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Benchmarking Managed PostgreSQL Cloud Solutions - Part Four: Microsoft Azure

This is the 4th and last part in the series Benchmarking Managed PostgreSQLCloud Solutions. At the time of this writing, Microsoft Azure PostgreSQL was at version 10.7, newer than the two contenders: Amazon Aurora PostgreSQL at version 10.6and Google Cloud SQL for PostgreSQL at version 9.6.

Microsoft decided to run Azure PostgreSQLon Windows:

postgres=> select version();
                        version
------------------------------------------------------------
PostgreSQL 10.7, compiled by Visual C++ build 1800, 64-bit
(1 row)

For this particular test that didn’t work out too well, and I will hazard to guess that Microsoft is well aware of the limitations, the reason why under the PostgreSQL umbrella they also offer a preview version of Citus Data version of PostgreSQL. The approach looks similar to AWS PostgreSQL flavors, RDS and respectively Aurora.

As a side note, while setting up my Azure account, I was taken aback by the lack of 2FA/MFA (Two-Factor/Multi-Factor) authentication that I took as granted with Amazon’s AWS Virtual MFA and Google’s 2-step Verification. Microsoft offers MFA only to enterprise customers subscribed to Active Directory or Office 365. Since Citus Cloud enforces 2FA for production database, perhaps Microsoft isn’t that far from implementing it in Azure.

TL;DR

There are no results for Azure. On the 8-core database instance, identical in the number of cores to those used on AWS and G Cloud, the tests failed to complete due to database errors. On a 16-core instance, pgbench did complete, and sysbench got as far as creating the first 3 tables at which point I interrupted the process. While I was willing to spend a reasonable amount of effort, time, and money on performing the tests, and documenting the errors and their causes, the goal of this exercise was running the benchmark, therefore I never considered pursuing any advanced troubleshooting, or contacting Azure support, nor did I finish the sysbench test on the 16-core database.

Cloud Instances

Client

The Azure client instance the closest to the AWS instance selected at the beginning of this blog series, was an E32s v3 instance with the following specifications:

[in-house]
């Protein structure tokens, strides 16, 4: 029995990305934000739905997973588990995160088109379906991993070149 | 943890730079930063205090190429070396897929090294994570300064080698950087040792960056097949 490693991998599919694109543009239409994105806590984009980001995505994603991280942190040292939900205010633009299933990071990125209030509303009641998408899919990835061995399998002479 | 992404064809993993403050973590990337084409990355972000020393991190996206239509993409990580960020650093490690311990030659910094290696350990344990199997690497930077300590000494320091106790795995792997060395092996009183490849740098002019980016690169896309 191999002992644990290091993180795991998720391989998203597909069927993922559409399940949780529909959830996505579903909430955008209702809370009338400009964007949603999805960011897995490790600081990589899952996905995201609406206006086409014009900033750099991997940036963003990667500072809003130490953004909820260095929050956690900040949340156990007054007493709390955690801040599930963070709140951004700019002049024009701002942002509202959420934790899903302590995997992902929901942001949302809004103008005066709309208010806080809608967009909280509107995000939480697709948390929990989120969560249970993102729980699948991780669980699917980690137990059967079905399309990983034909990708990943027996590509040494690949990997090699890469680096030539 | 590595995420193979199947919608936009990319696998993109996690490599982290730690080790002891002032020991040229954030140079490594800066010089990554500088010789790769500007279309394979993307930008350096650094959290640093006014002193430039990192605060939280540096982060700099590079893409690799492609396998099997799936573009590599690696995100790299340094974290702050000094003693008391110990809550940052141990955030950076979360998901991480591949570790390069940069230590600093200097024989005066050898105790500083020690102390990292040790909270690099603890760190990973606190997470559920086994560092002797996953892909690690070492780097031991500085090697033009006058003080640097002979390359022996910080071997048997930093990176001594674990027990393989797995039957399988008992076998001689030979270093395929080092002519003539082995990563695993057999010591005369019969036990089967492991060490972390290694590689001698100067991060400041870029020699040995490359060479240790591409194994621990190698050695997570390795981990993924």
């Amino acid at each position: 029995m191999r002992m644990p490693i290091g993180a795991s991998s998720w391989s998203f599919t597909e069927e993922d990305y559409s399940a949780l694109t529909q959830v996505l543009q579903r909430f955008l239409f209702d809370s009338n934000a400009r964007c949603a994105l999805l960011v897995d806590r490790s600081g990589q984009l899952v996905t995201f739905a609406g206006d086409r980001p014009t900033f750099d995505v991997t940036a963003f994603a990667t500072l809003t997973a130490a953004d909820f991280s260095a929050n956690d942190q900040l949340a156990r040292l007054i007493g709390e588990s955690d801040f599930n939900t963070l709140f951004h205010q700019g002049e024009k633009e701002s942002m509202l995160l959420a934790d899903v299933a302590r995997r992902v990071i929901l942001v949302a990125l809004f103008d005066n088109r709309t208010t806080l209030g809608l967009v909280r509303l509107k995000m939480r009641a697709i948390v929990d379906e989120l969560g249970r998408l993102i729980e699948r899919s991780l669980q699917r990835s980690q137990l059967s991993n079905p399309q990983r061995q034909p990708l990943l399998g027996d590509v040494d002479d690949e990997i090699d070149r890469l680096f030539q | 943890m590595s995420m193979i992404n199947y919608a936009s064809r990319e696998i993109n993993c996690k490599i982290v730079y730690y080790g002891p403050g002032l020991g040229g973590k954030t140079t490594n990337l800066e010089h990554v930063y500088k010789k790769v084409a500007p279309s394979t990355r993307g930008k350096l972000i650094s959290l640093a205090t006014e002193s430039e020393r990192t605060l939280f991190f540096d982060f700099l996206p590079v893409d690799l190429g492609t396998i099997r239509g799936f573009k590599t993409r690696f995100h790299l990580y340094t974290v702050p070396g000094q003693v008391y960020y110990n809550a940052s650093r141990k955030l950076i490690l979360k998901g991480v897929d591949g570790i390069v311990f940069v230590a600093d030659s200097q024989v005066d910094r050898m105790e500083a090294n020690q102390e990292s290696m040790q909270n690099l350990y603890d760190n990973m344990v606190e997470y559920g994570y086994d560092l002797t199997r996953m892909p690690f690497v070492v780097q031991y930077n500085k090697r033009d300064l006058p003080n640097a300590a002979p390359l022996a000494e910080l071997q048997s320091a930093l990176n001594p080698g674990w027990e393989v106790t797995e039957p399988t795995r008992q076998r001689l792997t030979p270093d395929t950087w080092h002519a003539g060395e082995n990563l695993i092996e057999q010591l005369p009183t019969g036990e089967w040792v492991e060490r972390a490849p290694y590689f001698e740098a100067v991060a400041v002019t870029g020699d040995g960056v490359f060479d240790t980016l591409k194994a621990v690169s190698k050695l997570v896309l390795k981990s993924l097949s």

• vCPU: 32 (16 Cores x 2 Threads/Core)
  • RAM: 256 GiB
  • Storage: Azure Premium SSD
  • Network: Accelerated Networking up to 30Gbps

Here’s a portal screenshot with the instance details:

Client instance details
Client instance details

Accelerated Networking is enabled by default when choosing any of the supported virtual machines:

Accelerated networking On
Accelerated networking On

As it’s the rule in the cloud, in order to achieve the best network performance, the client and the server must be located in the same availability zone, which I did by setting up the environment in the East US AZ.

Similarly to Google Cloud, a quota increase must be requested for instances with more than 10 cores. Microsoft made that really easy. Once switching to a paid account I received the approval confirmation before I could finish my reply in the ticket explaining why I am requesting the increase.

Database

In selecting the instance size I tried matching the specs of instances used on AWS and Google Cloud:

  • vCPU: 8
  • RAM: 80 GiB (maximum)
  • Storage: 6000 IOPS (2TiB size at 3 IOPS/GB)
  • Network: 2,000 MB/s

The low memory size stems from the memory per vCore formula used for allocating memory:

Database Instance Configuration
Database Instance Configuration

Similarly to Google Cloud, and unlike AWS, the larger the storage, the higher the IOPS, with an increase of 3:1 ratio, however, once the size reaches 2TiB the IOPS is capped at 6000 IOPS.

Running the Benchmarks

Setup

The setup followed the process described in previous parts of the blog series, with the AWS pgbench timing patch for 11.1 applying cleanly to Azure PostgreSQL version 10.7. Patches can also be obtained from the AWS Labs contributions to PostgreSQL Github repository.